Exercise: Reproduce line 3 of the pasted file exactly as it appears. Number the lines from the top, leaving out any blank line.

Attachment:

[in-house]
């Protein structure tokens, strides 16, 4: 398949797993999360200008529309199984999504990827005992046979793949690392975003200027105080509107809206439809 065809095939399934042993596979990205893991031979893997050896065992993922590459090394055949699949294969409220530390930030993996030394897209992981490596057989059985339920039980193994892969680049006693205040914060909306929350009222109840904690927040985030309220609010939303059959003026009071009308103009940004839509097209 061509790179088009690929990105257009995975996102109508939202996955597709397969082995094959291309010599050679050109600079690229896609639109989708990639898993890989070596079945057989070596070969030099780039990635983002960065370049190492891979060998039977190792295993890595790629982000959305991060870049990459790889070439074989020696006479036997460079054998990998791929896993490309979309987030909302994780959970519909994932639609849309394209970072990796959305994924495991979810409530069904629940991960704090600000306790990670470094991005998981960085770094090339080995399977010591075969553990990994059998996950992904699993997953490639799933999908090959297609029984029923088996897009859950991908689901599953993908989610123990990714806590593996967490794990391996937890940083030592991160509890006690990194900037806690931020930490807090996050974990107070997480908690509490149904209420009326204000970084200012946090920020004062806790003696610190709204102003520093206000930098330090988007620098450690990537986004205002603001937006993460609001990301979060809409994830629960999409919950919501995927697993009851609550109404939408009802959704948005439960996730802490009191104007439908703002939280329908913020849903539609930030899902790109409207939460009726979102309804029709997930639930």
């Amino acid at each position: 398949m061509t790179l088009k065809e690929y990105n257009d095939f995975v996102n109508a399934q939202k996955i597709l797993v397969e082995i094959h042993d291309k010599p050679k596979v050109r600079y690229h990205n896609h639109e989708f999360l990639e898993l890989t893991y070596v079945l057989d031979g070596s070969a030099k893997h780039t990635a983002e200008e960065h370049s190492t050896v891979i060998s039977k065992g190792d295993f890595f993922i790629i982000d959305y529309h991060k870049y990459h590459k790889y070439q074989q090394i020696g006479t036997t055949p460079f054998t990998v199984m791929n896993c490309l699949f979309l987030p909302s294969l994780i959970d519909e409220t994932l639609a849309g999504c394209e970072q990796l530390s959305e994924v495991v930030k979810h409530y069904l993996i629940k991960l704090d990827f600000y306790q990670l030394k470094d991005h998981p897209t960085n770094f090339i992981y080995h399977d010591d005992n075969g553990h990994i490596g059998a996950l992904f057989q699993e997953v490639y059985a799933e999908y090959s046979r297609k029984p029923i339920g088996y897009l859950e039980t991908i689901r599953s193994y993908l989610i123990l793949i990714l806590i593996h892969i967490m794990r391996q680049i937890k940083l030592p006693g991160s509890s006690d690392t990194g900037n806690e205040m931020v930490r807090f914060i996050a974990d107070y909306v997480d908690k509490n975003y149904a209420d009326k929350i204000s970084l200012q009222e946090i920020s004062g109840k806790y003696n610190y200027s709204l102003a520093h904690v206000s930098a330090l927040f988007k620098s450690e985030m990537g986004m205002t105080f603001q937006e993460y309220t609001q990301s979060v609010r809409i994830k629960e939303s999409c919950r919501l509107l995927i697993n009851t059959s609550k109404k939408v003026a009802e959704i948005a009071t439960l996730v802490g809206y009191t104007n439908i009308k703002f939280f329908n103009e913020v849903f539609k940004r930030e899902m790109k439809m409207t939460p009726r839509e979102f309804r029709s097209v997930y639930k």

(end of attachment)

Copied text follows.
């Amino acid at each position: 398949m061509t790179l088009k065809e690929y990105n257009d095939f995975v996102n109508a399934q939202k996955i597709l797993v397969e082995i094959h042993d291309k010599p050679k596979v050109r600079y690229h990205n896609h639109e989708f999360l990639e898993l890989t893991y070596v079945l057989d031979g070596s070969a030099k893997h780039t990635a983002e200008e960065h370049s190492t050896v891979i060998s039977k065992g190792d295993f890595f993922i790629i982000d959305y529309h991060k870049y990459h590459k790889y070439q074989q090394i020696g006479t036997t055949p460079f054998t990998v199984m791929n896993c490309l699949f979309l987030p909302s294969l994780i959970d519909e409220t994932l639609a849309g999504c394209e970072q990796l530390s959305e994924v495991v930030k979810h409530y069904l993996i629940k991960l704090d990827f600000y306790q990670l030394k470094d991005h998981p897209t960085n770094f090339i992981y080995h399977d010591d005992n075969g553990h990994i490596g059998a996950l992904f057989q699993e997953v490639y059985a799933e999908y090959s046979r297609k029984p029923i339920g088996y897009l859950e039980t991908i689901r599953s193994y993908l989610i123990l793949i990714l806590i593996h892969i967490m794990r391996q680049i937890k940083l030592p006693g991160s509890s006690d690392t990194g900037n806690e205040m931020v930490r807090f914060i996050a974990d107070y909306v997480d908690k509490n975003y149904a209420d009326k929350i204000s970084l200012q009222e946090i920020s004062g109840k806790y003696n610190y200027s709204l102003a520093h904690v206000s930098a330090l927040f988007k620098s450690e985030m990537g986004m205002t105080f603001q937006e993460y309220t609001q990301s979060v609010r809409i994830k629960e939303s999409c919950r919501l509107l995927i697993n009851t059959s609550k109404k939408v003026a009802e959704i948005a009071t439960l996730v802490g809206y009191t104007n439908i009308k703002f939280f329908n103009e913020v849903f539609k940004r930030e899902m790109k439809m409207t939460p009726r839509e979102f309804r029709s097209v997930y639930k």